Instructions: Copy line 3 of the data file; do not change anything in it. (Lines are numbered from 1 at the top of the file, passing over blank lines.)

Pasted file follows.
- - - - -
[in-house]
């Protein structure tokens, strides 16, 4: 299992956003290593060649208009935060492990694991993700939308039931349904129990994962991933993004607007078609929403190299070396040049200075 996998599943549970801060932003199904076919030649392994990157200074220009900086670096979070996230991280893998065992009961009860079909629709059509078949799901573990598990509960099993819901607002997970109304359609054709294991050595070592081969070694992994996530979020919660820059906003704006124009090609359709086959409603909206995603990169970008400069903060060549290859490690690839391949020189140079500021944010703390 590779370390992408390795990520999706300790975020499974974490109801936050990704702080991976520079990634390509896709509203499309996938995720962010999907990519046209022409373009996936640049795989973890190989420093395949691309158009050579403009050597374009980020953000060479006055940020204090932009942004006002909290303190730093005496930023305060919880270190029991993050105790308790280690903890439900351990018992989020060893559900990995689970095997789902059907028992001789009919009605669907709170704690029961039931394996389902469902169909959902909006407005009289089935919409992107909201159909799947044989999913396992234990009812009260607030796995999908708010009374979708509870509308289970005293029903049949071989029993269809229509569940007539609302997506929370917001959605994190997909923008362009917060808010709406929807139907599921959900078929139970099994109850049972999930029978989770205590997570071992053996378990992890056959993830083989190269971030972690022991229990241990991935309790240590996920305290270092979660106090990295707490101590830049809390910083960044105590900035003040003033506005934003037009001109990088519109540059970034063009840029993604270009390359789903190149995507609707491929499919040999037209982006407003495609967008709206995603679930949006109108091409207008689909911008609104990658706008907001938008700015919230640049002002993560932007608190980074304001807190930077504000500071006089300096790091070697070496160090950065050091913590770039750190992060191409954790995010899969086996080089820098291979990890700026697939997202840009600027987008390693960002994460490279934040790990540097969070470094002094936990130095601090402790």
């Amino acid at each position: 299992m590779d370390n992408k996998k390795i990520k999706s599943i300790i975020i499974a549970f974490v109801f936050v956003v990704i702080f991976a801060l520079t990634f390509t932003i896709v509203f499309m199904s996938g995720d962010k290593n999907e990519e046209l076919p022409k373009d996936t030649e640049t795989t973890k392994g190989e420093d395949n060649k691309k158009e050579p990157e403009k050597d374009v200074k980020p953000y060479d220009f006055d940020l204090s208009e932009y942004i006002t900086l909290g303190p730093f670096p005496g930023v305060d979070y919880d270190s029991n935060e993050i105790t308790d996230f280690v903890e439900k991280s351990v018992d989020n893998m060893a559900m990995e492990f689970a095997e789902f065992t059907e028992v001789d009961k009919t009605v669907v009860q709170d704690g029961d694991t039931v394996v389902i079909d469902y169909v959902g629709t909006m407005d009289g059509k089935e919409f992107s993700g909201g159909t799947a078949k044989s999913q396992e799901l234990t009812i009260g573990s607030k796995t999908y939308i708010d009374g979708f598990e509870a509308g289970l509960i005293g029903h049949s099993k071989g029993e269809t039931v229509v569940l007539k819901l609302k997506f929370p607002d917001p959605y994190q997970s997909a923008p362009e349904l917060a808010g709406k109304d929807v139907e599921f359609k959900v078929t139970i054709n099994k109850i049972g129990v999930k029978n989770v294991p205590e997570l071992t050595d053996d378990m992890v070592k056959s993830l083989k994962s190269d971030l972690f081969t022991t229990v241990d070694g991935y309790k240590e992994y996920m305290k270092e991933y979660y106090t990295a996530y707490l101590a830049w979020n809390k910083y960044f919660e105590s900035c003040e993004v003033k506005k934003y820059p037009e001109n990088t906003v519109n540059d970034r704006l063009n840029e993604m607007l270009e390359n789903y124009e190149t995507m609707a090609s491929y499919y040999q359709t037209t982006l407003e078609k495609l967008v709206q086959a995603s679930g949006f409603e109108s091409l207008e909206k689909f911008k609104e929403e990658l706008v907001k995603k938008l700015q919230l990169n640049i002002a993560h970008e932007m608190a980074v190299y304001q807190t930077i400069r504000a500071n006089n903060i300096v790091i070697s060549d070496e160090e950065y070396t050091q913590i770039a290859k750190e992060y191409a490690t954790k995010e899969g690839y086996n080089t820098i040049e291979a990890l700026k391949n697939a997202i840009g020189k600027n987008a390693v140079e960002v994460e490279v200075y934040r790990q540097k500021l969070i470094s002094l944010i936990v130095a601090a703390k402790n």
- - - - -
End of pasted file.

């Amino acid at each position: 299992m590779d370390n992408k996998k390795i990520k999706s599943i300790i975020i499974a549970f974490v109801f936050v956003v990704i702080f991976a801060l520079t990634f390509t932003i896709v509203f499309m199904s996938g995720d962010k290593n999907e990519e046209l076919p022409k373009d996936t030649e640049t795989t973890k392994g190989e420093d395949n060649k691309k158009e050579p990157e403009k050597d374009v200074k980020p953000y060479d220009f006055d940020l204090s208009e932009y942004i006002t900086l909290g303190p730093f670096p005496g930023v305060d979070y919880d270190s029991n935060e993050i105790t308790d996230f280690v903890e439900k991280s351990v018992d989020n893998m060893a559900m990995e492990f689970a095997e789902f065992t059907e028992v001789d009961k009919t009605v669907v009860q709170d704690g029961d694991t039931v394996v389902i079909d469902y169909v959902g629709t909006m407005d009289g059509k089935e919409f992107s993700g909201g159909t799947a078949k044989s999913q396992e799901l234990t009812i009260g573990s607030k796995t999908y939308i708010d009374g979708f598990e509870a509308g289970l509960i005293g029903h049949s099993k071989g029993e269809t039931v229509v569940l007539k819901l609302k997506f929370p607002d917001p959605y994190q997970s997909a923008p362009e349904l917060a808010g709406k109304d929807v139907e599921f359609k959900v078929t139970i054709n099994k109850i049972g129990v999930k029978n989770v294991p205590e997570l071992t050595d053996d378990m992890v070592k056959s993830l083989k994962s190269d971030l972690f081969t022991t229990v241990d070694g991935y309790k240590e992994y996920m305290k270092e991933y979660y106090t990295a996530y707490l101590a830049w979020n809390k910083y960044f919660e105590s900035c003040e993004v003033k506005k934003y820059p037009e001109n990088t906003v519109n540059d970034r704006l063009n840029e993604m607007l270009e390359n789903y124009e190149t995507m609707a090609s491929y499919y040999q359709t037209t982006l407003e078609k495609l967008v709206q086959a995603s679930g949006f409603e109108s091409l207008e909206k689909f911008k609104e929403e990658l706008v907001k995603k938008l700015q919230l990169n640049i002002a993560h970008e932007m608190a980074v190299y304001q807190t930077i400069r504000a500071n006089n903060i300096v790091i070697s060549d070496e160090e950065y070396t050091q913590i770039a290859k750190e992060y191409a490690t954790k995010e899969g690839y086996n080089t820098i040049e291979a990890l700026k391949n697939a997202i840009g020189k600027n987008a390693v140079e960002v994460e490279v200075y934040r790990q540097k500021l969070i470094s002094l944010i936990v130095a601090a703390k402790n």